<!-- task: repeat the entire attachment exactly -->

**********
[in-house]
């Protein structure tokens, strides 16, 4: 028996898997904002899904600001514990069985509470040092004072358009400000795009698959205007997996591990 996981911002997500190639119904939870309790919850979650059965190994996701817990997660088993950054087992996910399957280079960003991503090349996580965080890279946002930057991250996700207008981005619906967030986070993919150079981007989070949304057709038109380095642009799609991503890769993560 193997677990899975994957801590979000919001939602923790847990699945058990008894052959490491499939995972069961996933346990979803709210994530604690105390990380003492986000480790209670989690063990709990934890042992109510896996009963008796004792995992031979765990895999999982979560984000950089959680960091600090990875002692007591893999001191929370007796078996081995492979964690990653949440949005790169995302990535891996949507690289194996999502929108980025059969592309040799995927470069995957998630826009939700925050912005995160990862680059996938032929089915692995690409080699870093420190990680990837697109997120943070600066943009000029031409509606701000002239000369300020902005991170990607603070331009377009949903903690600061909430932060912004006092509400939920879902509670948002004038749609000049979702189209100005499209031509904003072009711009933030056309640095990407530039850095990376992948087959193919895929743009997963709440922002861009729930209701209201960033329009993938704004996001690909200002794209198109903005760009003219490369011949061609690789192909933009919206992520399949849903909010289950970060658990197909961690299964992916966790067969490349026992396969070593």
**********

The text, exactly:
[in-house]
């Protein structure tokens, strides 16, 4: 028996898997904002899904600001514990069985509470040092004072358009400000795009698959205007997996591990 996981911002997500190639119904939870309790919850979650059965190994996701817990997660088993950054087992996910399957280079960003991503090349996580965080890279946002930057991250996700207008981005619906967030986070993919150079981007989070949304057709038109380095642009799609991503890769993560 193997677990899975994957801590979000919001939602923790847990699945058990008894052959490491499939995972069961996933346990979803709210994530604690105390990380003492986000480790209670989690063990709990934890042992109510896996009963008796004792995992031979765990895999999982979560984000950089959680960091600090990875002692007591893999001191929370007796078996081995492979964690990653949440949005790169995302990535891996949507690289194996999502929108980025059969592309040799995927470069995957998630826009939700925050912005995160990862680059996938032929089915692995690409080699870093420190990680990837697109997120943070600066943009000029031409509606701000002239000369300020902005991170990607603070331009377009949903903690600061909430932060912004006092509400939920879902509670948002004038749609000049979702189209100005499209031509904003072009711009933030056309640095990407530039850095990376992948087959193919895929743009997963709440922002861009729930209701209201960033329009993938704004996001690909200002794209198109903005760009003219490369011949061609690789192909933009919206992520399949849903909010289950970060658990197909961690299964992916966790067969490349026992396969070593």